Talanoa: Maryann Talia Pau

Maryann Talia Pau is an artist, designer, weaver and Chief who draws from her Samoan heritage.

“It all began with a love for big bold jewellery. As a teenager, the pieces I began to make for myself and the materials I was drawn to reflected a love for Pacific design and style. This in turn led to a desire to learn more about my Pacific identity. I wanted to celebrate being Samoan and share it; to normalise it as well.” ~ Maryann Talia Pau

Maryann is one busy Chief, having finished Design Made Trade show last month in Melbourne where she was part of the Open Studio space. She has a number of projects underway with the launch of a new enterprise, Haus of Savvy Savage with Lia Pa’apa’a and tshirt label, Tee-Shout!™ and on top of that workshops and exhibitions this month.

Her Mana Couture collection is made of love. You can feel the mana in the beautiful handcrafted earrings, necklaces, cuffs and body adornments she creates. I so want to get my hands on one of her creations.

GameOn |  AUD $750.00 | Chest cape: Pule and sisi shells, satin ribbon | 2010

I talanoa with Maryann about her work, her inspirations and about her upcoming projects. We also chat about Pacific Women’s Weaving Circle which she cofounded with artist Lisa Hilli last year.

Tell us a little about your background – what path has led you to what you are doing now?
I was born in Apia, Samoa. I then grew up in Mt Roskill, Auckland until 1989. My family then moved to Melbourne, Australia, and this has been my home since.

A few things have contributed to my choosing this path of being a maker and artist. I have always loved making things, to experiment or to pass the time. As a child, I’d use what ever materials we had, in the house, in the garden, scraps of material or cardboard from my parents work.

I’ve always loved and been intrigued by style as a concept – individual style through fashion and accessories, private and public design through architecture, interiors and art.

What fascinates me is the personal story that drives a style, art or design. I often wonder what is this person thinking, reminiscing, aspiring to, afraid of? Understanding and exploring displacement and culture is also crucial to my work. Examining new re-Presentions of Pacific Island identities and values in shifting communities is important for me.

Rebirth |  AUD $650.00 | Breastplate: Raffia, shell, crystals, ribbon | 2011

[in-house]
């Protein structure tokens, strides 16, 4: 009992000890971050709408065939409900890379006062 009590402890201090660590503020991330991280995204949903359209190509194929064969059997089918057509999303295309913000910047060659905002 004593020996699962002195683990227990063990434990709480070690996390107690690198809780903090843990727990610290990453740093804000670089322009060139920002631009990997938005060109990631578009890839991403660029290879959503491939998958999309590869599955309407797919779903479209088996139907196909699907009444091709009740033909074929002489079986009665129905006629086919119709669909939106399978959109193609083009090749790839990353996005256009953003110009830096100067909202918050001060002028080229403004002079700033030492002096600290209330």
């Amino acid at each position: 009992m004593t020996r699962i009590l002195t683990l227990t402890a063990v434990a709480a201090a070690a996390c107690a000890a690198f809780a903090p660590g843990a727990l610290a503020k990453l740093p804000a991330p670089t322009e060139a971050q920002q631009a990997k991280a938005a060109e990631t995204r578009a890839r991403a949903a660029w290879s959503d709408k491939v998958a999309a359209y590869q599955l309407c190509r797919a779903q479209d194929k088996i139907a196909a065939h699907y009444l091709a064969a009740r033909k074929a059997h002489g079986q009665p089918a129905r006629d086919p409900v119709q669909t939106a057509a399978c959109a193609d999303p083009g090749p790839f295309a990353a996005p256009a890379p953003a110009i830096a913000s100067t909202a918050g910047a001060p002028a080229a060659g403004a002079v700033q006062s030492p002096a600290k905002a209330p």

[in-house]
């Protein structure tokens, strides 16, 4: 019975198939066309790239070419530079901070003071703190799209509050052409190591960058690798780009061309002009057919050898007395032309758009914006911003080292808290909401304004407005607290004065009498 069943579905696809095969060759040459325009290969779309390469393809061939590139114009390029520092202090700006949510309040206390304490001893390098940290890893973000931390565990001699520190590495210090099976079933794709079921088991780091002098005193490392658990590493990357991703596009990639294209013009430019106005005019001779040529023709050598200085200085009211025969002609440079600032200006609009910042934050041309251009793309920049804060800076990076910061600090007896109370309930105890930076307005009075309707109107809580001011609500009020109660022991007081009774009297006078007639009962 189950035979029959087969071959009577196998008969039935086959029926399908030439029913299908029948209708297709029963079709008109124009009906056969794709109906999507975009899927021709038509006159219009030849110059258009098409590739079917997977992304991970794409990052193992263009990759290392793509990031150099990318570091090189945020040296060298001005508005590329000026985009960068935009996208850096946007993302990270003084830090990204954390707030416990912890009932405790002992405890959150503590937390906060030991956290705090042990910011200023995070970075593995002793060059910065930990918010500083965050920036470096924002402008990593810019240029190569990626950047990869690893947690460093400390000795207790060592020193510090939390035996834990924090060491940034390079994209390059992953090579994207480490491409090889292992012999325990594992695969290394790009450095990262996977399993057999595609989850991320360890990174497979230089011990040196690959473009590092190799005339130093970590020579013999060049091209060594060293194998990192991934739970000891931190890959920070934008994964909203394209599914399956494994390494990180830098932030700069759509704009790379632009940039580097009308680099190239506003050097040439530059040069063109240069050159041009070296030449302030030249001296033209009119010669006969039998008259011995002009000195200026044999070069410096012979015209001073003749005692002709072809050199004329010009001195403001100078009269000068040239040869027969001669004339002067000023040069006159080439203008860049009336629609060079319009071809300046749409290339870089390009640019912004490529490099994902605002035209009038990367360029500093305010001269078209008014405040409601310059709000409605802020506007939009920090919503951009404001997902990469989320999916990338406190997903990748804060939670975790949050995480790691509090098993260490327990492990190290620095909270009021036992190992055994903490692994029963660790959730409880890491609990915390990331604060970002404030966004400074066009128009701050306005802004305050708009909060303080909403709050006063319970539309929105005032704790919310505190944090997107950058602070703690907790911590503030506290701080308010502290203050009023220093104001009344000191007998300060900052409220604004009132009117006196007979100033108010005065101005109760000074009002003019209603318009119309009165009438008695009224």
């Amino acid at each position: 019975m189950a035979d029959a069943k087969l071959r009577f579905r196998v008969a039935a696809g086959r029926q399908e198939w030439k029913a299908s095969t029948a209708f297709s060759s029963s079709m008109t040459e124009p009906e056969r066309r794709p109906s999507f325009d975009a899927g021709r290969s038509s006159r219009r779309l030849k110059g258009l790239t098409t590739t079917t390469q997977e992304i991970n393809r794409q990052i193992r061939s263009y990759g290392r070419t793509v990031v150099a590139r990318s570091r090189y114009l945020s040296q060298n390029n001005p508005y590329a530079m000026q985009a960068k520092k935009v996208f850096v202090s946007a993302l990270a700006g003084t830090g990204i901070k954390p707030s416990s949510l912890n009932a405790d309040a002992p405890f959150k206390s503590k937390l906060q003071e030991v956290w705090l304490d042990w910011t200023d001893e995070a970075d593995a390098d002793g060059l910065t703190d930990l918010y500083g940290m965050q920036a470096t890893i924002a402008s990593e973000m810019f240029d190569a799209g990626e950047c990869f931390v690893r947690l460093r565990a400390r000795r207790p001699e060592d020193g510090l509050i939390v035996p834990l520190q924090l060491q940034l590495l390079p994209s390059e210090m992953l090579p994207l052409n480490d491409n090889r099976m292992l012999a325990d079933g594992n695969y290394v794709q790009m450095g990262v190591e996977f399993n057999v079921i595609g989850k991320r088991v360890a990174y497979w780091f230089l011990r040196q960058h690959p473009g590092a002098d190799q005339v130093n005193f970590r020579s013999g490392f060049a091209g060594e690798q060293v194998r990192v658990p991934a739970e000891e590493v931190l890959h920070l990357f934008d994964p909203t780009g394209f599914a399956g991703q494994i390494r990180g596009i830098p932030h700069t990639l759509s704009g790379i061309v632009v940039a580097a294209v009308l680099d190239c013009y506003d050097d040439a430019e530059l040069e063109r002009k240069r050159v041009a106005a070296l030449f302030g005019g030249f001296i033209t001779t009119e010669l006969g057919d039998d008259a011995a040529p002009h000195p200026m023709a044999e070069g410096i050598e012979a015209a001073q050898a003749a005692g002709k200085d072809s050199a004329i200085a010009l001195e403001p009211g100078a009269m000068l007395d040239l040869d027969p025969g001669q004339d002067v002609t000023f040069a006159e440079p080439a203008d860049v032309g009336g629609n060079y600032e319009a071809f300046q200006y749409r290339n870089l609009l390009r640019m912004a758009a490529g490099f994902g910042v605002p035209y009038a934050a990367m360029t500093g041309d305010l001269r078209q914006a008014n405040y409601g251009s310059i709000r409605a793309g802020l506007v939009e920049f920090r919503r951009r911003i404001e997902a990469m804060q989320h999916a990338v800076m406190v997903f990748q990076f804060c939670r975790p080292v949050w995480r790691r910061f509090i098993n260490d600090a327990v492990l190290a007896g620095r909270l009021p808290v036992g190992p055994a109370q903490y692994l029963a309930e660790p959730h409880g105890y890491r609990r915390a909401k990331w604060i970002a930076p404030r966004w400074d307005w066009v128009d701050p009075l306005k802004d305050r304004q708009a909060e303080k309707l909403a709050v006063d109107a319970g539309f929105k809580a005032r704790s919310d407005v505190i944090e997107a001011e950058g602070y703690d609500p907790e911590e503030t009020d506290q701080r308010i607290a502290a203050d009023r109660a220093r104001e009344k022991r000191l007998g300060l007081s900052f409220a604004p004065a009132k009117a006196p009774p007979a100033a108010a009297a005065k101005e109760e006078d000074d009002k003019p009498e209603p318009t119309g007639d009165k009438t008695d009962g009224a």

I see jewellery and body adornment design as a way to affirm cultural identity, to rename and reclaim power in a fickle, mass produced and insecure society.

On a fun note, designing and making breastplates and jewellery is an exciting way to experiment with materials and dimensions.The bigger the better is what I’ve always subscribed too.

Making jewellery is my first step to many more creations for the body, home and public spaces.

What challenges have you faced, and what advice would you have for Pacific artists hoping to find representation and exhibit their work?
I’ve always believed that there are lots of different ways of being a Pacific Islander, and that there is no one ‘true’ or ‘authentic’ expression. It astounds me how many colonised and oppressive ideas remain deeply entrenched about the Pacific, especially since they are one of Australia’s closest neighbours.

In order to deal with this struggle, I find that creating work that looks at the complexities of Pacific Island identities and communities helps, which is why I’ve chosen to focus on our rich material and craft culture. It’s more than sustaining the craft and stories, it’s appreciating the skill and ingenuity of our peoples.

Pacific Island craft illustrates an ability to problem solve, define purpose and value, contextualise and translate concepts of mana and land into breathtaking patterns. Through my breastplates and textiles I hope to remind people about these details, that a beautiful object from the Pacific Islands is a culmination of all these intricacies. This is something I hold onto and share with people when I exhibit.

Another thing I’ve believed in and tested is that it’s ok to do things in the ‘unconventional’ sense when it comes to exhibiting work. My debut solo exhibition at the National Gallery of Victoria (NGV) came about because I really loved and wanted to see another artists work, Rosanna Raymond, and after a good yarn with the Curators of Indigenous Art at NGV it made sense to exhibit my response to Raymond’s work there.

I think timing is really important. Some ideas need to mature with time and experience so it’s not a bad thing to have lots of time between exhibitions. The quality of the work and how well it is curated will become the defining moment.

Fa’amolemole, pe mafai ona tatou lalaga fa’atasi (Samoan, Please can I weave with you?) | Breastplate | June 2009.  From Fashioning the Mana exhibition.  National Gallery of Victoria Collection.